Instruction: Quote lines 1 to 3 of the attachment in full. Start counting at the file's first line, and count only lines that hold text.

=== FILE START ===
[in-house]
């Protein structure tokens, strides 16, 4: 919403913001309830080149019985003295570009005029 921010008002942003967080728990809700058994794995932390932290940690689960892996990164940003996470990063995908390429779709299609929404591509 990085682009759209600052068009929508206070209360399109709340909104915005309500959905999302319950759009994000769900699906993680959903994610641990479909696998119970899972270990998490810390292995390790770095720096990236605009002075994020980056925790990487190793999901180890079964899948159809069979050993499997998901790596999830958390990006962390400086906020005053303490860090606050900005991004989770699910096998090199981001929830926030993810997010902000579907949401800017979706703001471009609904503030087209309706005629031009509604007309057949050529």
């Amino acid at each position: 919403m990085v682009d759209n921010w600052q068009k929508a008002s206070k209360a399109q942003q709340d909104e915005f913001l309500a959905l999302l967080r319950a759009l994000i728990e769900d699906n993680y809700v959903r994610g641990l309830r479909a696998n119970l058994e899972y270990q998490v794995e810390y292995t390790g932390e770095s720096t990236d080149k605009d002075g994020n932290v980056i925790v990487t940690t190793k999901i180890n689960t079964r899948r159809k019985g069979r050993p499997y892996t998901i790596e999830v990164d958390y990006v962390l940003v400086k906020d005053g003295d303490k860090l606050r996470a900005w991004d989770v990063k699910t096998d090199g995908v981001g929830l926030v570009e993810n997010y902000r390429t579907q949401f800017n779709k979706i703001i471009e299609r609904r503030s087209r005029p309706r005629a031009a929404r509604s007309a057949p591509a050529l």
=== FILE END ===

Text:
[in-house]
């Protein structure tokens, strides 16, 4: 919403913001309830080149019985003295570009005029 921010008002942003967080728990809700058994794995932390932290940690689960892996990164940003996470990063995908390429779709299609929404591509 990085682009759209600052068009929508206070209360399109709340909104915005309500959905999302319950759009994000769900699906993680959903994610641990479909696998119970899972270990998490810390292995390790770095720096990236605009002075994020980056925790990487190793999901180890079964899948159809069979050993499997998901790596999830958390990006962390400086906020005053303490860090606050900005991004989770699910096998090199981001929830926030993810997010902000579907949401800017979706703001471009609904503030087209309706005629031009509604007309057949050529």
């Amino acid at each position: 919403m990085v682009d759209n921010w600052q068009k929508a008002s206070k209360a399109q942003q709340d909104e915005f913001l309500a959905l999302l967080r319950a759009l994000i728990e769900d699906n993680y809700v959903r994610g641990l309830r479909a696998n119970l058994e899972y270990q998490v794995e810390y292995t390790g932390e770095s720096t990236d080149k605009d002075g994020n932290v980056i925790v990487t940690t190793k999901i180890n689960t079964r899948r159809k019985g069979r050993p499997y892996t998901i790596e999830v990164d958390y990006v962390l940003v400086k906020d005053g003295d303490k860090l606050r996470a900005w991004d989770v990063k699910t096998d090199g995908v981001g929830l926030v570009e993810n997010y902000r390429t579907q949401f800017n779709k979706i703001i471009e299609r609904r503030s087209r005029p309706r005629a031009a929404r509604s007309a057949p591509a050529l």